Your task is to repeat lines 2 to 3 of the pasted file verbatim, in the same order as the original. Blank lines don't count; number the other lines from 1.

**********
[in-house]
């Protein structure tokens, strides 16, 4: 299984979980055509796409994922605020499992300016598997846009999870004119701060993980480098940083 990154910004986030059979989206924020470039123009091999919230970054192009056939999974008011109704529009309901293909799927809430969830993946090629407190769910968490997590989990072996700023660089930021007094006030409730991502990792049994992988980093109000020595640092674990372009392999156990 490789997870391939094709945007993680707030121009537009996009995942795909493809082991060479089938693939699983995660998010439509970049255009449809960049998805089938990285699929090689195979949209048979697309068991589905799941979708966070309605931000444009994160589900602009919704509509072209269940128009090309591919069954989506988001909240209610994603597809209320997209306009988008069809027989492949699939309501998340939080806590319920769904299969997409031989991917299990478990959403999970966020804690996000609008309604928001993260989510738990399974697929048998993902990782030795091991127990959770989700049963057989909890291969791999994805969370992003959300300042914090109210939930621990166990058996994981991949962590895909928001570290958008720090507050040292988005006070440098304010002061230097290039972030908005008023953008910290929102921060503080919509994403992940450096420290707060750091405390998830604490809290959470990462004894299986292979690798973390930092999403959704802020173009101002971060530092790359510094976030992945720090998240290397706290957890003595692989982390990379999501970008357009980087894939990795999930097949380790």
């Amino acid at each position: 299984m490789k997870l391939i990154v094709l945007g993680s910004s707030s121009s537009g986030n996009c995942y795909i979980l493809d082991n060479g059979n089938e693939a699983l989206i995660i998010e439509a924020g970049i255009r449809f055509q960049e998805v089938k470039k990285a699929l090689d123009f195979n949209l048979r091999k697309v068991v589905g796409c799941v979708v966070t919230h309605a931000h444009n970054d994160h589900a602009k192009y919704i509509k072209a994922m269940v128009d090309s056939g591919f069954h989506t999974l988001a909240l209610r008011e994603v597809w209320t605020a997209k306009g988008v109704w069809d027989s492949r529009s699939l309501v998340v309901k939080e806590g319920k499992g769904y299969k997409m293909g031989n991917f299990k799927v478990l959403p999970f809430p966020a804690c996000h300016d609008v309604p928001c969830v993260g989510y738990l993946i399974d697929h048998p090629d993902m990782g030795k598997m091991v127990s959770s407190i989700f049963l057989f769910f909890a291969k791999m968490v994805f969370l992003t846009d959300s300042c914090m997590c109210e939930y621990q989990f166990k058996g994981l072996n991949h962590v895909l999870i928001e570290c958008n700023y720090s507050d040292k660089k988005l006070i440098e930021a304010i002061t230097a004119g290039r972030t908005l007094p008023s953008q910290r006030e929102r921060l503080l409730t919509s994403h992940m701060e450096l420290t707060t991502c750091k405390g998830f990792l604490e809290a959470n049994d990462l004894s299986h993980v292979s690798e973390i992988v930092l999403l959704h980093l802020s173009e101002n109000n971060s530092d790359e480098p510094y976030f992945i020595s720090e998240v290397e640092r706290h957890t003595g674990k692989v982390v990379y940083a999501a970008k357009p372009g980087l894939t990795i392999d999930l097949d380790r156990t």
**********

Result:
């Protein structure tokens, strides 16, 4: 299984979980055509796409994922605020499992300016598997846009999870004119701060993980480098940083 990154910004986030059979989206924020470039123009091999919230970054192009056939999974008011109704529009309901293909799927809430969830993946090629407190769910968490997590989990072996700023660089930021007094006030409730991502990792049994992988980093109000020595640092674990372009392999156990 490789997870391939094709945007993680707030121009537009996009995942795909493809082991060479089938693939699983995660998010439509970049255009449809960049998805089938990285699929090689195979949209048979697309068991589905799941979708966070309605931000444009994160589900602009919704509509072209269940128009090309591919069954989506988001909240209610994603597809209320997209306009988008069809027989492949699939309501998340939080806590319920769904299969997409031989991917299990478990959403999970966020804690996000609008309604928001993260989510738990399974697929048998993902990782030795091991127990959770989700049963057989909890291969791999994805969370992003959300300042914090109210939930621990166990058996994981991949962590895909928001570290958008720090507050040292988005006070440098304010002061230097290039972030908005008023953008910290929102921060503080919509994403992940450096420290707060750091405390998830604490809290959470990462004894299986292979690798973390930092999403959704802020173009101002971060530092790359510094976030992945720090998240290397706290957890003595692989982390990379999501970008357009980087894939990795999930097949380790």
């Amino acid at each position: 299984m490789k997870l391939i990154v094709l945007g993680s910004s707030s121009s537009g986030n996009c995942y795909i979980l493809d082991n060479g059979n089938e693939a699983l989206i995660i998010e439509a924020g970049i255009r449809f055509q960049e998805v089938k470039k990285a699929l090689d123009f195979n949209l048979r091999k697309v068991v589905g796409c799941v979708v966070t919230h309605a931000h444009n970054d994160h589900a602009k192009y919704i509509k072209a994922m269940v128009d090309s056939g591919f069954h989506t999974l988001a909240l209610r008011e994603v597809w209320t605020a997209k306009g988008v109704w069809d027989s492949r529009s699939l309501v998340v309901k939080e806590g319920k499992g769904y299969k997409m293909g031989n991917f299990k799927v478990l959403p999970f809430p966020a804690c996000h300016d609008v309604p928001c969830v993260g989510y738990l993946i399974d697929h048998p090629d993902m990782g030795k598997m091991v127990s959770s407190i989700f049963l057989f769910f909890a291969k791999m968490v994805f969370l992003t846009d959300s300042c914090m997590c109210e939930y621990q989990f166990k058996g994981l072996n991949h962590v895909l999870i928001e570290c958008n700023y720090s507050d040292k660089k988005l006070i440098e930021a304010i002061t230097a004119g290039r972030t908005l007094p008023s953008q910290r006030e929102r921060l503080l409730t919509s994403h992940m701060e450096l420290t707060t991502c750091k405390g998830f990792l604490e809290a959470n049994d990462l004894s299986h993980v292979s690798e973390i992988v930092l999403l959704h980093l802020s173009e101002n109000n971060s530092d790359e480098p510094y976030f992945i020595s720090e998240v290397e640092r706290h957890t003595g674990k692989v982390v990379y940083a999501a970008k357009p372009g980087l894939t990795i392999d999930l097949d380790r156990t």